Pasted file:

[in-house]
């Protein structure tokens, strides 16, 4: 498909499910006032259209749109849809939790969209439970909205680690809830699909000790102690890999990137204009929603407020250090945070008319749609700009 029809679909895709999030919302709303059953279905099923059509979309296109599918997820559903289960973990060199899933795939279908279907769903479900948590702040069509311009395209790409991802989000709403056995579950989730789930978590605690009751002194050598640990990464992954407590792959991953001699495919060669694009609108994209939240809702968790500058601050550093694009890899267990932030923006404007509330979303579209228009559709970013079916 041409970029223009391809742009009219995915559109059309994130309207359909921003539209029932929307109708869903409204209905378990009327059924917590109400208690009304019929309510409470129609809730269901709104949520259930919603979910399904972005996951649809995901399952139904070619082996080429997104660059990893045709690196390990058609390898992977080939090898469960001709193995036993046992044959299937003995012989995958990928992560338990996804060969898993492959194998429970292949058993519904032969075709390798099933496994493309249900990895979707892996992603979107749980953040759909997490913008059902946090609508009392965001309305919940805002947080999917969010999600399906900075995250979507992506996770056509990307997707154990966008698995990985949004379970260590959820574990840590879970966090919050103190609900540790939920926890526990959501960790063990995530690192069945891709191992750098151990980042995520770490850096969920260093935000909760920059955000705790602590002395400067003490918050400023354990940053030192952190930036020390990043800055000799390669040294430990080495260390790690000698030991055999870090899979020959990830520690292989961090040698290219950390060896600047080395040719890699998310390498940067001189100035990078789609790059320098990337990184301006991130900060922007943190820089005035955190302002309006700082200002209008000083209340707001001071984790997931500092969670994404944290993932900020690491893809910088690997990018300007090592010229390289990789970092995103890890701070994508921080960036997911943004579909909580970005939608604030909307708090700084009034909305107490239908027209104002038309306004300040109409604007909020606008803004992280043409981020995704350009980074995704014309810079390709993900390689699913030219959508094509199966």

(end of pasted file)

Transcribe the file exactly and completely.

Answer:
[in-house]
């Protein structure tokens, strides 16, 4: 498909499910006032259209749109849809939790969209439970909205680690809830699909000790102690890999990137204009929603407020250090945070008319749609700009 029809679909895709999030919302709303059953279905099923059509979309296109599918997820559903289960973990060199899933795939279908279907769903479900948590702040069509311009395209790409991802989000709403056995579950989730789930978590605690009751002194050598640990990464992954407590792959991953001699495919060669694009609108994209939240809702968790500058601050550093694009890899267990932030923006404007509330979303579209228009559709970013079916 041409970029223009391809742009009219995915559109059309994130309207359909921003539209029932929307109708869903409204209905378990009327059924917590109400208690009304019929309510409470129609809730269901709104949520259930919603979910399904972005996951649809995901399952139904070619082996080429997104660059990893045709690196390990058609390898992977080939090898469960001709193995036993046992044959299937003995012989995958990928992560338990996804060969898993492959194998429970292949058993519904032969075709390798099933496994493309249900990895979707892996992603979107749980953040759909997490913008059902946090609508009392965001309305919940805002947080999917969010999600399906900075995250979507992506996770056509990307997707154990966008698995990985949004379970260590959820574990840590879970966090919050103190609900540790939920926890526990959501960790063990995530690192069945891709191992750098151990980042995520770490850096969920260093935000909760920059955000705790602590002395400067003490918050400023354990940053030192952190930036020390990043800055000799390669040294430990080495260390790690000698030991055999870090899979020959990830520690292989961090040698290219950390060896600047080395040719890699998310390498940067001189100035990078789609790059320098990337990184301006991130900060922007943190820089005035955190302002309006700082200002209008000083209340707001001071984790997931500092969670994404944290993932900020690491893809910088690997990018300007090592010229390289990789970092995103890890701070994508921080960036997911943004579909909580970005939608604030909307708090700084009034909305107490239908027209104002038309306004300040109409604007909020606008803004992280043409981020995704350009980074995704014309810079390709993900390689699913030219959508094509199966």